Stultifying, comes the answer from another story on the opposite end of the genre spectrum. Every square inch of old Earth is mystery of miranda_small known, measured, mapped—but there’s a great big solar system out there, if Lance can just get there. Places to go, mysteries to see—and none more startling than David Simon’s The Mystery of Miranda.


quanta of art_small Change your venue, change your mind (literally) with British author Adam Colston’s The Quanta of Art. Ah, modern art! You might be skeptical at first—the story’s hapless gallery owner, Mr. Whistler is. But, like I said…you’ll change your mind once you behold Violix’s latest work. Careful not to stare too long…

roomie_small Think you’ve got roommate troubles? Could be worse. Could be much, much worse, according to Chase Guymon’s How about it, Roomie?


And finally, someone named Orson Scott Card considers eye for eye 2_small bioelectrical energy, family ties, love, Biblical-style vengeance, religion, race, and bad makeup in part two of Eye for Eye.


All this plus interviews, audio recordings, fantastic artwork, and more in Intergalactic Medicine Show #18!

Monday, August 09, 2010

Now Live at the InterGalactic Medicine Show - IGMS Issue 18

Issue 18 - August 2010

Trinity County, CA - by Peter S. Beagle (100-mile-an-hour fun dragon story)
The Mystery of Miranda - by David Simons (planetary exploration)
The Quanta of Art - by Adam Colston (art is life (or vice versa))
Forcing Coin - by William T. Vandemark (too strange, you'll just have to read it for yourself)
How About It Roomie - by Chase Guyman (one of Orson's writing students at SVU, where the boss occasionally teaches)
Part Two of Orson Scott Card's novella, An Eye For An Eye
Forcing Coin is also our audio story for the month

Darrell Schweitzer interviews Richard Lupoff
...and a guest editorial by Mark Van Name, whose novel was just released and the profits from the hardcover go to support a very worthwhile charity

Thursday, August 05, 2010

By The Numbers—A Brief Look at IGMS Submissions

I thought this might be interesting to some people. 

Some disclaimers:

1) I am one of four assistant editors in IGMS.  (Sara and Eric’s numbers are likely to be MUCH higher)

2) I don’t keep track of their numbers.

3) Edmund Schubert is a slave-driving werewolf vampire android.  The arithmetic he employs is unrecognizable to anyone in this dimension.  I urge you, on peril of your sanity, to not consider it.

A sample of 386 submissions reveals the following:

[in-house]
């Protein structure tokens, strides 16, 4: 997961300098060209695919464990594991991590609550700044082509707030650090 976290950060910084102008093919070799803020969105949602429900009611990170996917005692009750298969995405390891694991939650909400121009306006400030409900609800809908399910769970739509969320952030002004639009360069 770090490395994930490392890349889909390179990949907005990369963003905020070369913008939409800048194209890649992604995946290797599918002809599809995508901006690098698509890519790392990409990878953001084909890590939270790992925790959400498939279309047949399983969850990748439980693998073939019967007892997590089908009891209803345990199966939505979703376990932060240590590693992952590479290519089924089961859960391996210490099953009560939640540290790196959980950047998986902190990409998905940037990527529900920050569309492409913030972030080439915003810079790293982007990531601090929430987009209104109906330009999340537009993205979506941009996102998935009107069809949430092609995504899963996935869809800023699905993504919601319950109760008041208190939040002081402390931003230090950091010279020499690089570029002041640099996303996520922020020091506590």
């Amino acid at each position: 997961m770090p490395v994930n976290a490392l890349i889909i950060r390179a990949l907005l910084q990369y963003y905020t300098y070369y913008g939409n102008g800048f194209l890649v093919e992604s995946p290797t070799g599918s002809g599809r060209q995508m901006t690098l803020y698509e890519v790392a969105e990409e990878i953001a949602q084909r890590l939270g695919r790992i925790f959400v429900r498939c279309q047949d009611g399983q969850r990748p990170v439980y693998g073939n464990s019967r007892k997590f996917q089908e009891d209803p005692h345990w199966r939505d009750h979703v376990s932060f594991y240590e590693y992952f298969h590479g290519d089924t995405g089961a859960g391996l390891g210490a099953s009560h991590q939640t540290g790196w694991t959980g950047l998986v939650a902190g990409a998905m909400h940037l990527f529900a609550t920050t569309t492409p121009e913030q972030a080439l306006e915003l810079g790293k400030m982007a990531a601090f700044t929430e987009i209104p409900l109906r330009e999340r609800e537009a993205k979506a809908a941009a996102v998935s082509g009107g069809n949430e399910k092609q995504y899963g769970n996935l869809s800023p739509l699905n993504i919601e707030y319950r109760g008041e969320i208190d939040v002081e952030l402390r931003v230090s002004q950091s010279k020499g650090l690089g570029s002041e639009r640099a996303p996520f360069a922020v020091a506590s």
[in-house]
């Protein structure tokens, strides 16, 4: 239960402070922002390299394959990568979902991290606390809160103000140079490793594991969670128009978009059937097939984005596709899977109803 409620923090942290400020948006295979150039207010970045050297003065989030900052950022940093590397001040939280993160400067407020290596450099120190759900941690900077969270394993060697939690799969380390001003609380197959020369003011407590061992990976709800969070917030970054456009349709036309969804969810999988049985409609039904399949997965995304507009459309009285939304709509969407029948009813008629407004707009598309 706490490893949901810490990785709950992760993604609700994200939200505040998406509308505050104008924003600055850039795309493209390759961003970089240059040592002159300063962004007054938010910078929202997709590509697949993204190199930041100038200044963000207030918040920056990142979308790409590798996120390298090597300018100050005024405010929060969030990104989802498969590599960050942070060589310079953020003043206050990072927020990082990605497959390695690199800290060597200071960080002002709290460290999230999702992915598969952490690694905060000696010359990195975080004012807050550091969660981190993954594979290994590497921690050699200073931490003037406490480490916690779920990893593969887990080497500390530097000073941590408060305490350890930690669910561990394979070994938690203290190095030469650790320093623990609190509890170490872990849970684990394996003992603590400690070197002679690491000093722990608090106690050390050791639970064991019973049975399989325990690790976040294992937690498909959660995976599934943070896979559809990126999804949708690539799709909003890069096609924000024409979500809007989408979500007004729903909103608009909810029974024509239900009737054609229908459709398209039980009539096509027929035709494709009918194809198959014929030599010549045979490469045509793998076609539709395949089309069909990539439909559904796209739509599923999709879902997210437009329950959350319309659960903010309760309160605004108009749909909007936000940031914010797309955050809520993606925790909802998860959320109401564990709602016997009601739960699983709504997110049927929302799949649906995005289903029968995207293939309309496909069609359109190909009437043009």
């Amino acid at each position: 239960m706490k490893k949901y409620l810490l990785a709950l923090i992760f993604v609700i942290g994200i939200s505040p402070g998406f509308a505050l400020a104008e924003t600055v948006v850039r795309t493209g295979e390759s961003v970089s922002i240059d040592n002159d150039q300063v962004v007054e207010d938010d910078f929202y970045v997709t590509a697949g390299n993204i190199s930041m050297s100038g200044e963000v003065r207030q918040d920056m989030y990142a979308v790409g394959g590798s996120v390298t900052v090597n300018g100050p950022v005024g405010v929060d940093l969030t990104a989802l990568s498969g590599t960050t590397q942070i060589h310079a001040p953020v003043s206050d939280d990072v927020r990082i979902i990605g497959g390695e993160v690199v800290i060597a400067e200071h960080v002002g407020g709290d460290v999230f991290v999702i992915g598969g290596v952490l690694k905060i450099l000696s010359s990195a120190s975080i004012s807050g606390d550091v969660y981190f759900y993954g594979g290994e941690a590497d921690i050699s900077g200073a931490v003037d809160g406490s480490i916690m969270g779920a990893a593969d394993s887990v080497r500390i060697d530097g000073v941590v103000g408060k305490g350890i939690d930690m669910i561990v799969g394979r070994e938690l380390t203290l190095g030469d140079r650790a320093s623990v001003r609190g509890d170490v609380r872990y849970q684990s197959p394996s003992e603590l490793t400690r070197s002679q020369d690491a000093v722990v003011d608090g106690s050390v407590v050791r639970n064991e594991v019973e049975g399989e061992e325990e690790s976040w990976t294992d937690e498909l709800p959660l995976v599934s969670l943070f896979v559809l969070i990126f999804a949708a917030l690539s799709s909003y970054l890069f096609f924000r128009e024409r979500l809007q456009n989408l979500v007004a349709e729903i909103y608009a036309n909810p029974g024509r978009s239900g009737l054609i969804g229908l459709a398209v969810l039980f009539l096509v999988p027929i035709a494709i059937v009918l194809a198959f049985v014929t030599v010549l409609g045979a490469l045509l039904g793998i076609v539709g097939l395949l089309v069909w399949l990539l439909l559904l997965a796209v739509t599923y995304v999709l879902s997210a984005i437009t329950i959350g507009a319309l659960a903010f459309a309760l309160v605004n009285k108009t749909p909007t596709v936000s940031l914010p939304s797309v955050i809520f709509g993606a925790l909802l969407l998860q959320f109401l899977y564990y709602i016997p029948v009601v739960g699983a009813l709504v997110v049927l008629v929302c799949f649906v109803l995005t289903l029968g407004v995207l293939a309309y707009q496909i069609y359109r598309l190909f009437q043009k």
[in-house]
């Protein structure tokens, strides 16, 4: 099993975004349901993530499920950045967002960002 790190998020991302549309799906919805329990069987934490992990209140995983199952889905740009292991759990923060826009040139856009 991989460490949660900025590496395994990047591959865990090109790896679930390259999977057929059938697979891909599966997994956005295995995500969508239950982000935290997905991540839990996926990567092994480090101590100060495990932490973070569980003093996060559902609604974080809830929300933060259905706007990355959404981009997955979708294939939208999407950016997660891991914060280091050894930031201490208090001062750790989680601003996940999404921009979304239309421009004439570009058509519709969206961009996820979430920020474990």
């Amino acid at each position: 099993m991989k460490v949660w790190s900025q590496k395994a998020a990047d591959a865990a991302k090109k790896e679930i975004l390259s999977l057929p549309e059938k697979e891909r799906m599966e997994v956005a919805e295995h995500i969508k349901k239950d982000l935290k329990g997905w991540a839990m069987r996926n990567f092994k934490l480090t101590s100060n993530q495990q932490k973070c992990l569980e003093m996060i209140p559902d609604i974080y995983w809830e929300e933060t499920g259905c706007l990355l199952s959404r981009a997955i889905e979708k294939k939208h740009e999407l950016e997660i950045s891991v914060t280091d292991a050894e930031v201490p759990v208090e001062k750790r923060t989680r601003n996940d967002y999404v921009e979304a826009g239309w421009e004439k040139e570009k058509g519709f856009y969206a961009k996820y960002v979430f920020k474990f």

64 submissions passed to the slavering, hairy, fanged robot.

161 submissions recommended for form rejection

187 submissions recommended for personal rejection

NOW.  Of those 64 accepted:

21 were Science Fiction

1 was horror

23 were Fantasy

19 untracked

“Untracked” because I wasn’t keeping details when I started slushing.  I paid dearly for my lack of diligence; those months in Edmund Schubert’s Asylum/Salt Mine for the Clinically Non-Precognizant have taught me a valuable lesson. 

Let’s assume that the genre percentages remain the same for those 19.  My math gives me +9 stories for science fiction, +10 stories for Fantasy, and +1 story for Horror. 

“AHA!” you cry.  “Witness the failure of the American educational system!  YOU HAVE ADDED A STORY, YOU FIEND!”

I’m rounding up for simplicity’s sake.  The real numbers are something like 8.7 for SF, 9.6 for F, and .95 for H.  I guarantee you—if I get .5 of a story, I am not going to pass it along to Edmund.  Nossir.  Like I said, I’ve learned my lesson.

So, it’s about a half-n-half split between science fiction and fantasy, with Horror looking really underrepresented.  Which disturbed me at first, because I write things that a lot of people might call horror.  But looking back at my list of submissions…I don’t think that I’ve read lots of Horror in the slush pile.  There have been zombies; there have been ghosts.  But horror is more than monsters; it’s a sense of dread or foreboding that prevails through the story.  Dread or threat is the principal emotion in horror writing, in my opinion; which is why Stephen King’s Salem’s Lot can be classified as Horror,  but his collaboration with Peter Straub, Talisman, cannot.  (And we shan’t mention Black House.)  A lot of the stories I read that others might call Horror (because of the m-m-m-monsters) I call contemporary fantasy. 

I’m sure I’ve offended someone with my crass generalizations.  And my math.  I’ve probably offended Steven King and Peter Straub.  I invite you all to slander me on the IGMS forums.  Go ahead.  I can take it.  I’ve been to a Salt Mine/Asylum run by Edmund Schubert.  There’s no horror like that horror, lemmetellewe.

--Scott M. Roberts

Assistant Editor, IGMS